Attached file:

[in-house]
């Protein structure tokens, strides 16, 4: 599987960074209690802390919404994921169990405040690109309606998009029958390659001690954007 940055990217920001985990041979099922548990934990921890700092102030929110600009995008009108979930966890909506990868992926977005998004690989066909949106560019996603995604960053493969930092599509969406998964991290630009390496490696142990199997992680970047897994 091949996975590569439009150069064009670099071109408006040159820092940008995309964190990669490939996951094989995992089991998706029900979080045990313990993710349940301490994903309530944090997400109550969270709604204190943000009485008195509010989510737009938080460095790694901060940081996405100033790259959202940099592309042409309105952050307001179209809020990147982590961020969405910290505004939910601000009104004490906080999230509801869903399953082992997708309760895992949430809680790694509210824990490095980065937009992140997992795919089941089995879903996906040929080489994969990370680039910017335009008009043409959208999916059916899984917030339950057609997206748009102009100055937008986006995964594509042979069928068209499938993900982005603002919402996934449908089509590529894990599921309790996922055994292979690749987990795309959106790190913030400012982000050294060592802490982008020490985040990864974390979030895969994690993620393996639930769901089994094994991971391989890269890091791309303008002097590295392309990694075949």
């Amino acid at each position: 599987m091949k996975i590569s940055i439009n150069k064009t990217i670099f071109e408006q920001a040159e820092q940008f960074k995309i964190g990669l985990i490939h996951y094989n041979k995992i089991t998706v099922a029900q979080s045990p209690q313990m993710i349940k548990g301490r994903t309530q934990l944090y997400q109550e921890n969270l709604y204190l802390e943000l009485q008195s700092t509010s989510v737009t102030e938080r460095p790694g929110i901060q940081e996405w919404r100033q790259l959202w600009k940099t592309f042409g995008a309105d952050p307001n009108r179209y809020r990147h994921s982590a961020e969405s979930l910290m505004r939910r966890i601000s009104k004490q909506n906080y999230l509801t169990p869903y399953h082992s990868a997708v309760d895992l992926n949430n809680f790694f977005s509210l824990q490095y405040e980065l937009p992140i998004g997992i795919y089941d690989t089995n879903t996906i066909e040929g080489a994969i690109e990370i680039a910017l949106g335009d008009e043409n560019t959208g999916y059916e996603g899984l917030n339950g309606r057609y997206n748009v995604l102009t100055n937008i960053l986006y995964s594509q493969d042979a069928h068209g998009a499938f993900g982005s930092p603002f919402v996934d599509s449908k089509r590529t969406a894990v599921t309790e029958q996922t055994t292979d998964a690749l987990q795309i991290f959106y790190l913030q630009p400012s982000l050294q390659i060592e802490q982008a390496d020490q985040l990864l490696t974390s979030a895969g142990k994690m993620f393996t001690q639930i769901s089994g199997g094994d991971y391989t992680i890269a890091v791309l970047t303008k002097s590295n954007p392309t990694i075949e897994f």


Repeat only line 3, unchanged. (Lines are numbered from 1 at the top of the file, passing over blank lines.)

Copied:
């Amino acid at each position: 599987m091949k996975i590569s940055i439009n150069k064009t990217i670099f071109e408006q920001a040159e820092q940008f960074k995309i964190g990669l985990i490939h996951y094989n041979k995992i089991t998706v099922a029900q979080s045990p209690q313990m993710i349940k548990g301490r994903t309530q934990l944090y997400q109550e921890n969270l709604y204190l802390e943000l009485q008195s700092t509010s989510v737009t102030e938080r460095p790694g929110i901060q940081e996405w919404r100033q790259l959202w600009k940099t592309f042409g995008a309105d952050p307001n009108r179209y809020r990147h994921s982590a961020e969405s979930l910290m505004r939910r966890i601000s009104k004490q909506n906080y999230l509801t169990p869903y399953h082992s990868a997708v309760d895992l992926n949430n809680f790694f977005s509210l824990q490095y405040e980065l937009p992140i998004g997992i795919y089941d690989t089995n879903t996906i066909e040929g080489a994969i690109e990370i680039a910017l949106g335009d008009e043409n560019t959208g999916y059916e996603g899984l917030n339950g309606r057609y997206n748009v995604l102009t100055n937008i960053l986006y995964s594509q493969d042979a069928h068209g998009a499938f993900g982005s930092p603002f919402v996934d599509s449908k089509r590529t969406a894990v599921t309790e029958q996922t055994t292979d998964a690749l987990q795309i991290f959106y790190l913030q630009p400012s982000l050294q390659i060592e802490q982008a390496d020490q985040l990864l490696t974390s979030a895969g142990k994690m993620f393996t001690q639930i769901s089994g199997g094994d991971y391989t992680i890269a890091v791309l970047t303008k002097s590295n954007p392309t990694i075949e897994f």